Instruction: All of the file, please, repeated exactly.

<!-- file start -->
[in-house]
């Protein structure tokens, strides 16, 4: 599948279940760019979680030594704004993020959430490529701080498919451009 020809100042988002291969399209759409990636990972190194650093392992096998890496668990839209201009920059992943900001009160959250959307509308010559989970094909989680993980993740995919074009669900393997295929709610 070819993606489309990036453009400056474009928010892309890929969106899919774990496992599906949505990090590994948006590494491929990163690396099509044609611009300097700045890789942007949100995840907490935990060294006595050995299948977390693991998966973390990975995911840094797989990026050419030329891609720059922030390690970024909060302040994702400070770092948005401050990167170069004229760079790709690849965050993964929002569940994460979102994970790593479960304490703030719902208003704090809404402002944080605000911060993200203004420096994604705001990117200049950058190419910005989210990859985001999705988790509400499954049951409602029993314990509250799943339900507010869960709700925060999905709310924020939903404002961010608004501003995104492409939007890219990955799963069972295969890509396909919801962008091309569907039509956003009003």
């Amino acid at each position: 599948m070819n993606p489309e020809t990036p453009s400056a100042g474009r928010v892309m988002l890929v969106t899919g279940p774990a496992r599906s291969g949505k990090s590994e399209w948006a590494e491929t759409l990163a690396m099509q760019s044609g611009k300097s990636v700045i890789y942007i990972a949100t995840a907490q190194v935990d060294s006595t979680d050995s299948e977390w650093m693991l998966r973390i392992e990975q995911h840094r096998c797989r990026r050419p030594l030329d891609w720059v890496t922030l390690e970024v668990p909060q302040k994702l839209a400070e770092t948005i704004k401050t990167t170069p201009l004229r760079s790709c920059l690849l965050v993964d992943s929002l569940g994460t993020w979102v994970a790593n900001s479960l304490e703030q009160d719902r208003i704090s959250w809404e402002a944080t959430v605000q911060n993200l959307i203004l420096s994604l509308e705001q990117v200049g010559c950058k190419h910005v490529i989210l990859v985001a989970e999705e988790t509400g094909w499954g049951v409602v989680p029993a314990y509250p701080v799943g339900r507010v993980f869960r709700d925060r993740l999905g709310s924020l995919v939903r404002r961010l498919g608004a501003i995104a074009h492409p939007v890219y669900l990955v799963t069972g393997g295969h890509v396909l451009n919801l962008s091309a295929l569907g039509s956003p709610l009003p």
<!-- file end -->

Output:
[in-house]
């Protein structure tokens, strides 16, 4: 599948279940760019979680030594704004993020959430490529701080498919451009 020809100042988002291969399209759409990636990972190194650093392992096998890496668990839209201009920059992943900001009160959250959307509308010559989970094909989680993980993740995919074009669900393997295929709610 070819993606489309990036453009400056474009928010892309890929969106899919774990496992599906949505990090590994948006590494491929990163690396099509044609611009300097700045890789942007949100995840907490935990060294006595050995299948977390693991998966973390990975995911840094797989990026050419030329891609720059922030390690970024909060302040994702400070770092948005401050990167170069004229760079790709690849965050993964929002569940994460979102994970790593479960304490703030719902208003704090809404402002944080605000911060993200203004420096994604705001990117200049950058190419910005989210990859985001999705988790509400499954049951409602029993314990509250799943339900507010869960709700925060999905709310924020939903404002961010608004501003995104492409939007890219990955799963069972295969890509396909919801962008091309569907039509956003009003």
């Amino acid at each position: 599948m070819n993606p489309e020809t990036p453009s400056a100042g474009r928010v892309m988002l890929v969106t899919g279940p774990a496992r599906s291969g949505k990090s590994e399209w948006a590494e491929t759409l990163a690396m099509q760019s044609g611009k300097s990636v700045i890789y942007i990972a949100t995840a907490q190194v935990d060294s006595t979680d050995s299948e977390w650093m693991l998966r973390i392992e990975q995911h840094r096998c797989r990026r050419p030594l030329d891609w720059v890496t922030l390690e970024v668990p909060q302040k994702l839209a400070e770092t948005i704004k401050t990167t170069p201009l004229r760079s790709c920059l690849l965050v993964d992943s929002l569940g994460t993020w979102v994970a790593n900001s479960l304490e703030q009160d719902r208003i704090s959250w809404e402002a944080t959430v605000q911060n993200l959307i203004l420096s994604l509308e705001q990117v200049g010559c950058k190419h910005v490529i989210l990859v985001a989970e999705e988790t509400g094909w499954g049951v409602v989680p029993a314990y509250p701080v799943g339900r507010v993980f869960r709700d925060r993740l999905g709310s924020l995919v939903r404002r961010l498919g608004a501003i995104a074009h492409p939007v890219y669900l990955v799963t069972g393997g295969h890509v396909l451009n919801l962008s091309a295929l569907g039509s956003p709610l009003p």